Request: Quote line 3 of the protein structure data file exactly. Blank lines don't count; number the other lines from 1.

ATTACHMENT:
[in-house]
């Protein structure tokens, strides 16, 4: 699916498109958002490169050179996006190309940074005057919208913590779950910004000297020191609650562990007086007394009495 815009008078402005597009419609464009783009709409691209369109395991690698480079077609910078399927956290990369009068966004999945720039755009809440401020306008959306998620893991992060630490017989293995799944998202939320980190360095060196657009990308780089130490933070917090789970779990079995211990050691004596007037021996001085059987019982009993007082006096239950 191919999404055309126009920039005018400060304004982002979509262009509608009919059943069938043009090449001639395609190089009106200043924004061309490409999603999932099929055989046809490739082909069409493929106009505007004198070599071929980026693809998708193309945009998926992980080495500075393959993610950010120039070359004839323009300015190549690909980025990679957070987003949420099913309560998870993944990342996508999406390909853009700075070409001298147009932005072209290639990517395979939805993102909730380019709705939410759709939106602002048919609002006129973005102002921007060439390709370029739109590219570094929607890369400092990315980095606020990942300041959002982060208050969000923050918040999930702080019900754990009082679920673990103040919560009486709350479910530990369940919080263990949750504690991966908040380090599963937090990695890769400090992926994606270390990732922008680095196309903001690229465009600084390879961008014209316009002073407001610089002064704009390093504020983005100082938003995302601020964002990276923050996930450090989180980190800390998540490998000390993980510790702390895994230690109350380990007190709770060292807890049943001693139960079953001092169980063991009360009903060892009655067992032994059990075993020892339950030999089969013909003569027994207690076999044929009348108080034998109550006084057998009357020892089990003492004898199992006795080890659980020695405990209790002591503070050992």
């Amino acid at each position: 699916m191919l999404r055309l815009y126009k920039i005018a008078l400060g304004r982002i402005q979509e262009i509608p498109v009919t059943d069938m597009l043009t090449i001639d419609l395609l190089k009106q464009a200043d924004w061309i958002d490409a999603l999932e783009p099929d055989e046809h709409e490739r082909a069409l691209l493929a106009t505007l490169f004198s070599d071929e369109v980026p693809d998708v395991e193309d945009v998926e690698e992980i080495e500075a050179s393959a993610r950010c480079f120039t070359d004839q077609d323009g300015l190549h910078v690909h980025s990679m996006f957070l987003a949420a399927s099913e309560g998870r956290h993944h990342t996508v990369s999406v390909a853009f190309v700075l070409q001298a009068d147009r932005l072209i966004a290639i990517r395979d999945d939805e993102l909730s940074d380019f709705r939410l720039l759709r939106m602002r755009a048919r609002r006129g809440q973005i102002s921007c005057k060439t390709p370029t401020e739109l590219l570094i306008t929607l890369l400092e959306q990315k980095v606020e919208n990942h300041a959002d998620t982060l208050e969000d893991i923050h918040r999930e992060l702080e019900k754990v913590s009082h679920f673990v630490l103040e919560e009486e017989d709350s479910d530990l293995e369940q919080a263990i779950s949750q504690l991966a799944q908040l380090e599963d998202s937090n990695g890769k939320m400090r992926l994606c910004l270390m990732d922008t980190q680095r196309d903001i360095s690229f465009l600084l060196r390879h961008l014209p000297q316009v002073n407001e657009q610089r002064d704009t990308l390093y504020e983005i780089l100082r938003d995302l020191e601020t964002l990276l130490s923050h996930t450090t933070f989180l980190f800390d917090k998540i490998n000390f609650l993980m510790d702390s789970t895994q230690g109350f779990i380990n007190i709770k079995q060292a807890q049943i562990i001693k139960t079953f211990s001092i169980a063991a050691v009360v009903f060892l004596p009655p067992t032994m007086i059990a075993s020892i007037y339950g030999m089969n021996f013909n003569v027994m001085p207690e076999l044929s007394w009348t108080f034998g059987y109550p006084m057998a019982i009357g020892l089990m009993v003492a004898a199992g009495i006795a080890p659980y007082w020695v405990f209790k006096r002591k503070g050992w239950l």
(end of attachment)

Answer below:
């Amino acid at each position: 699916m191919l999404r055309l815009y126009k920039i005018a008078l400060g304004r982002i402005q979509e262009i509608p498109v009919t059943d069938m597009l043009t090449i001639d419609l395609l190089k009106q464009a200043d924004w061309i958002d490409a999603l999932e783009p099929d055989e046809h709409e490739r082909a069409l691209l493929a106009t505007l490169f004198s070599d071929e369109v980026p693809d998708v395991e193309d945009v998926e690698e992980i080495e500075a050179s393959a993610r950010c480079f120039t070359d004839q077609d323009g300015l190549h910078v690909h980025s990679m996006f957070l987003a949420a399927s099913e309560g998870r956290h993944h990342t996508v990369s999406v390909a853009f190309v700075l070409q001298a009068d147009r932005l072209i966004a290639i990517r395979d999945d939805e993102l909730s940074d380019f709705r939410l720039l759709r939106m602002r755009a048919r609002r006129g809440q973005i102002s921007c005057k060439t390709p370029t401020e739109l590219l570094i306008t929607l890369l400092e959306q990315k980095v606020e919208n990942h300041a959002d998620t982060l208050e969000d893991i923050h918040r999930e992060l702080e019900k754990v913590s009082h679920f673990v630490l103040e919560e009486e017989d709350s479910d530990l293995e369940q919080a263990i779950s949750q504690l991966a799944q908040l380090e599963d998202s937090n990695g890769k939320m400090r992926l994606c910004l270390m990732d922008t980190q680095r196309d903001i360095s690229f465009l600084l060196r390879h961008l014209p000297q316009v002073n407001e657009q610089r002064d704009t990308l390093y504020e983005i780089l100082r938003d995302l020191e601020t964002l990276l130490s923050h996930t450090t933070f989180l980190f800390d917090k998540i490998n000390f609650l993980m510790d702390s789970t895994q230690g109350f779990i380990n007190i709770k079995q060292a807890q049943i562990i001693k139960t079953f211990s001092i169980a063991a050691v009360v009903f060892l004596p009655p067992t032994m007086i059990a075993s020892i007037y339950g030999m089969n021996f013909n003569v027994m001085p207690e076999l044929s007394w009348t108080f034998g059987y109550p006084m057998a019982i009357g020892l089990m009993v003492a004898a199992g009495i006795a080890p659980y007082w020695v405990f209790k006096r002591k503070g050992w239950l």